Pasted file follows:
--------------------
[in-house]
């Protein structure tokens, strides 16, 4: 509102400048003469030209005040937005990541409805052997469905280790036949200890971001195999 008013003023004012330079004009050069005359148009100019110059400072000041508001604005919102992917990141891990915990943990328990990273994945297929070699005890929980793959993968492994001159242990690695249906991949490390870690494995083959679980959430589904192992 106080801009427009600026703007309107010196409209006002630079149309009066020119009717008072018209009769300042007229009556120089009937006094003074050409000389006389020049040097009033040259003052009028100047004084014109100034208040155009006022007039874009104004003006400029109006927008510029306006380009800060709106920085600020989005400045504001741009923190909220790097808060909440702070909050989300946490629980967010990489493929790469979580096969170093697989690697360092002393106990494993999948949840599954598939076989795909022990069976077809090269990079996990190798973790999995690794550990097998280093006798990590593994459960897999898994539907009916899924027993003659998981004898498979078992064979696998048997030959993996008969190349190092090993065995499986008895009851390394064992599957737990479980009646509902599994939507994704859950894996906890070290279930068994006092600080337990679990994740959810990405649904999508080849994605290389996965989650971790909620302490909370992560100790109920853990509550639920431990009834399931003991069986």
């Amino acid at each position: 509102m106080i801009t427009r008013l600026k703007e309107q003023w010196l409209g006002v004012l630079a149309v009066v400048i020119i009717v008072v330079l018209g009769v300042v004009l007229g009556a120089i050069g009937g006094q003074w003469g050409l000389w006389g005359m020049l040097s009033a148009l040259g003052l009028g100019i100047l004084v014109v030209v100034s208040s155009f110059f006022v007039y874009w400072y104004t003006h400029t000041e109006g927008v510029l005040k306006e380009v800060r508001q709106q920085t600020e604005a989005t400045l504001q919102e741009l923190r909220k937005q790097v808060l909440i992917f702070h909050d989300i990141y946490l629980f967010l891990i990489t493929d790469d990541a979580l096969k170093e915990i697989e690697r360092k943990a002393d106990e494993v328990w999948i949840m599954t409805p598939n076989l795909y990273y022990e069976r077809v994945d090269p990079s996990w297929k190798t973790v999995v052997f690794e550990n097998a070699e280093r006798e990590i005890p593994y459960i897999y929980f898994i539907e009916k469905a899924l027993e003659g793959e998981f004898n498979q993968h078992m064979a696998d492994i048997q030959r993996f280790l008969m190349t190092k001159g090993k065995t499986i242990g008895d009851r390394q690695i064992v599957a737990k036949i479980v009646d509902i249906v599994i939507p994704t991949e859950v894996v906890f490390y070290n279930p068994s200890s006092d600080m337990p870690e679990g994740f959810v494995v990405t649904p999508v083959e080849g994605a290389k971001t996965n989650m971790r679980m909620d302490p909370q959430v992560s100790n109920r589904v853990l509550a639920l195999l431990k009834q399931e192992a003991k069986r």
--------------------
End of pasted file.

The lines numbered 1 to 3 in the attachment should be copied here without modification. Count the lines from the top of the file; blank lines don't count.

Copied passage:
[in-house]
């Protein structure tokens, strides 16, 4: 509102400048003469030209005040937005990541409805052997469905280790036949200890971001195999 008013003023004012330079004009050069005359148009100019110059400072000041508001604005919102992917990141891990915990943990328990990273994945297929070699005890929980793959993968492994001159242990690695249906991949490390870690494995083959679980959430589904192992 106080801009427009600026703007309107010196409209006002630079149309009066020119009717008072018209009769300042007229009556120089009937006094003074050409000389006389020049040097009033040259003052009028100047004084014109100034208040155009006022007039874009104004003006400029109006927008510029306006380009800060709106920085600020989005400045504001741009923190909220790097808060909440702070909050989300946490629980967010990489493929790469979580096969170093697989690697360092002393106990494993999948949840599954598939076989795909022990069976077809090269990079996990190798973790999995690794550990097998280093006798990590593994459960897999898994539907009916899924027993003659998981004898498979078992064979696998048997030959993996008969190349190092090993065995499986008895009851390394064992599957737990479980009646509902599994939507994704859950894996906890070290279930068994006092600080337990679990994740959810990405649904999508080849994605290389996965989650971790909620302490909370992560100790109920853990509550639920431990009834399931003991069986």
């Amino acid at each position: 509102m106080i801009t427009r008013l600026k703007e309107q003023w010196l409209g006002v004012l630079a149309v009066v400048i020119i009717v008072v330079l018209g009769v300042v004009l007229g009556a120089i050069g009937g006094q003074w003469g050409l000389w006389g005359m020049l040097s009033a148009l040259g003052l009028g100019i100047l004084v014109v030209v100034s208040s155009f110059f006022v007039y874009w400072y104004t003006h400029t000041e109006g927008v510029l005040k306006e380009v800060r508001q709106q920085t600020e604005a989005t400045l504001q919102e741009l923190r909220k937005q790097v808060l909440i992917f702070h909050d989300i990141y946490l629980f967010l891990i990489t493929d790469d990541a979580l096969k170093e915990i697989e690697r360092k943990a002393d106990e494993v328990w999948i949840m599954t409805p598939n076989l795909y990273y022990e069976r077809v994945d090269p990079s996990w297929k190798t973790v999995v052997f690794e550990n097998a070699e280093r006798e990590i005890p593994y459960i897999y929980f898994i539907e009916k469905a899924l027993e003659g793959e998981f004898n498979q993968h078992m064979a696998d492994i048997q030959r993996f280790l008969m190349t190092k001159g090993k065995t499986i242990g008895d009851r390394q690695i064992v599957a737990k036949i479980v009646d509902i249906v599994i939507p994704t991949e859950v894996v906890f490390y070290n279930p068994s200890s006092d600080m337990p870690e679990g994740f959810v494995v990405t649904p999508v083959e080849g994605a290389k971001t996965n989650m971790r679980m909620d302490p909370q959430v992560s100790n109920r589904v853990l509550a639920l195999l431990k009834q399931e192992a003991k069986r």